One of the Reasons Why We’re Vegetarians

I found this quote on Treehugger and this kind of thing deeply saddens me. Why should another country’s people have to suffer because we want meat? What amazes me is that if we take little steps like eating less meat, using less water, recycling, using cloth rags instead of paper towels, we can affect this whole system and begin to make change. The more Americans/Europeans make these changes, the more live improves for people in poorer areas.

According to a 1996 report by the Consultative Group on International Agricultural Research, funded by the World Bank and the United Nations, 72 acres of rainforest are destroyed every minute, mostly by impoverished people who are cutting and burning the forest to create agricultural or pasture lands to grow beef for export to the United States.

This 38 million-acres-per-year loss will wipe out the entire world’s rainforests in our children’s lifetimes if it continues at its current pace. …

The most common reason why people are destroying most of the South and Central American rainforests is poverty: the American meat habit has provided an economic boom to both poor farmers and corporate ranchers, and it is the primary reason behind the destruction of the tropical rainforests of the Americas. Poor farmers and factory farmers alike engage in slash-and-burn agriculture, cutting ancient forests to plant a single crop: grass for cattle.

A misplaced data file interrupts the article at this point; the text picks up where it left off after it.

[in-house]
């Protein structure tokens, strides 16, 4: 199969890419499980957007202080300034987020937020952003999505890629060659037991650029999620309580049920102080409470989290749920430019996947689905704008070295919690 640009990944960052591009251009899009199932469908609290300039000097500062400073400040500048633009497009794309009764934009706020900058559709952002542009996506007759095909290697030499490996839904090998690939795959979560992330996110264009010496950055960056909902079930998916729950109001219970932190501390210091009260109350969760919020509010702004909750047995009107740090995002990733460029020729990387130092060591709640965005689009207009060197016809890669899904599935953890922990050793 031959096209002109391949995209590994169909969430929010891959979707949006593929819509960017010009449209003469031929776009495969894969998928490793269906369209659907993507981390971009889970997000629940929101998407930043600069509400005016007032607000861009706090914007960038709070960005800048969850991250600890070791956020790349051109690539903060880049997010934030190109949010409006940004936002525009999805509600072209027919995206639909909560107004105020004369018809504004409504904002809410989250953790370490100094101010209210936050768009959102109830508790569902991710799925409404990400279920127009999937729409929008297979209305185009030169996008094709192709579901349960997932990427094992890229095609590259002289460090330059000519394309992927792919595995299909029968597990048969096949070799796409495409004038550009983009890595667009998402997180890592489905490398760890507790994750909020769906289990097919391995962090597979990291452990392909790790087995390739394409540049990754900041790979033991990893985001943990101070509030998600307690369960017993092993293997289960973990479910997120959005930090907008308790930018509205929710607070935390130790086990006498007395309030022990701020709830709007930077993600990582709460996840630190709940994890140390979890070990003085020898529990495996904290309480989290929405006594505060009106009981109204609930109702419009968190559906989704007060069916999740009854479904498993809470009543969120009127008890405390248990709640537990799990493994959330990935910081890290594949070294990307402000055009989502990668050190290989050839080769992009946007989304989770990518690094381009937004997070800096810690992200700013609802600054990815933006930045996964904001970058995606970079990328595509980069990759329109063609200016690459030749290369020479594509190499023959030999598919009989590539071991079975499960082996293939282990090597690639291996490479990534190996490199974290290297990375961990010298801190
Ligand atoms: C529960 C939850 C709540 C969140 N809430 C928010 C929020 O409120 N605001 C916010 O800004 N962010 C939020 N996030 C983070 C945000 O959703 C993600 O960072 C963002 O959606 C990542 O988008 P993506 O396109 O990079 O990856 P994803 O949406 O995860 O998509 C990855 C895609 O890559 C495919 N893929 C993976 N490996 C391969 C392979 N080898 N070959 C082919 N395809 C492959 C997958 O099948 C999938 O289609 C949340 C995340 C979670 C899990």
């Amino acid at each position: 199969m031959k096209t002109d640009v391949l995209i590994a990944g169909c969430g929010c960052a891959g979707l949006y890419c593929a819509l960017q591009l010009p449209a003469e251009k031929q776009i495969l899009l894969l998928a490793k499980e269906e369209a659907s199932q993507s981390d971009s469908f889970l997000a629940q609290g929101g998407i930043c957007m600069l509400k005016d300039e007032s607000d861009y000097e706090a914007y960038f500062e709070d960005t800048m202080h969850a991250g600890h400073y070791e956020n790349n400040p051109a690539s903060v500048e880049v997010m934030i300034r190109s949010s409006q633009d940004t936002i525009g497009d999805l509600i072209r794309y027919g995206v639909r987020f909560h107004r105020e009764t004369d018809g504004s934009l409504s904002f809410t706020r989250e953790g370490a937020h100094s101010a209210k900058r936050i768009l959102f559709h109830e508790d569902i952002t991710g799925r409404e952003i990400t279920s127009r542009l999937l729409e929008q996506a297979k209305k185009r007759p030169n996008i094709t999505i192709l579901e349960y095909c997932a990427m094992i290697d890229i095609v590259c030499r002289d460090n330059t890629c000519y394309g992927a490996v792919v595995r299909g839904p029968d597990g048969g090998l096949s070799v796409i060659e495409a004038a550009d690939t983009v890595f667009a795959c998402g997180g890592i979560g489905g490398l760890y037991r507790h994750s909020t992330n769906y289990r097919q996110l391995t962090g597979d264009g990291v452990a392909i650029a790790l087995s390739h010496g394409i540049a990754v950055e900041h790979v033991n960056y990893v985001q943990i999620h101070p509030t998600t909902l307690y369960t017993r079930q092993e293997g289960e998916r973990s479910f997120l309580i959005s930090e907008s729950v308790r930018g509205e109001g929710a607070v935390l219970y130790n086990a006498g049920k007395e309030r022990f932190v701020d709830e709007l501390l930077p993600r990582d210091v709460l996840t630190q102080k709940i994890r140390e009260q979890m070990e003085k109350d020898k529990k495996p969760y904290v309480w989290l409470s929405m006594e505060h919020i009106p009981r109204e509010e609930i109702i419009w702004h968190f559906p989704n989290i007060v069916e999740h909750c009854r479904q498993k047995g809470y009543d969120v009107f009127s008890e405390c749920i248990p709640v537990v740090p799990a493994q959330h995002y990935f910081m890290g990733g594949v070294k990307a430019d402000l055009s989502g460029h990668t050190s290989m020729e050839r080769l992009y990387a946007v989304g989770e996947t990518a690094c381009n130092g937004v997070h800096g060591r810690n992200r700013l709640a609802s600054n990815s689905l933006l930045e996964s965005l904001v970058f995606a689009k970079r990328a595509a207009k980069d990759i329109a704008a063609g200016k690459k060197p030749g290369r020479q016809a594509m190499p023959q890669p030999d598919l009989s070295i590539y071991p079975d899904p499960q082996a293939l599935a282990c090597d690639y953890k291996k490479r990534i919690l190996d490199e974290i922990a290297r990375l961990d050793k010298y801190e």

The United States imports two hundred million pounds of beef every year from El Salvador, Guatemala, Nicaragua, Honduras, Costa Rica, and Panama—while the average citizen in those countries eats less meat each year than the average American house cat. This deforestation of Latin America for burgers is particularly distressing when you consider that this very fragile area contains 58% of the entire planet’s rainforests. (19% are in Africa and 23% in Oceania and Southeast Asia).”

—Thom Hartmann, The Last Hours of Ancient Sunlight: The Fate of the World and What We Can Do Before It’s Too Late (2004, Three Rivers Press)

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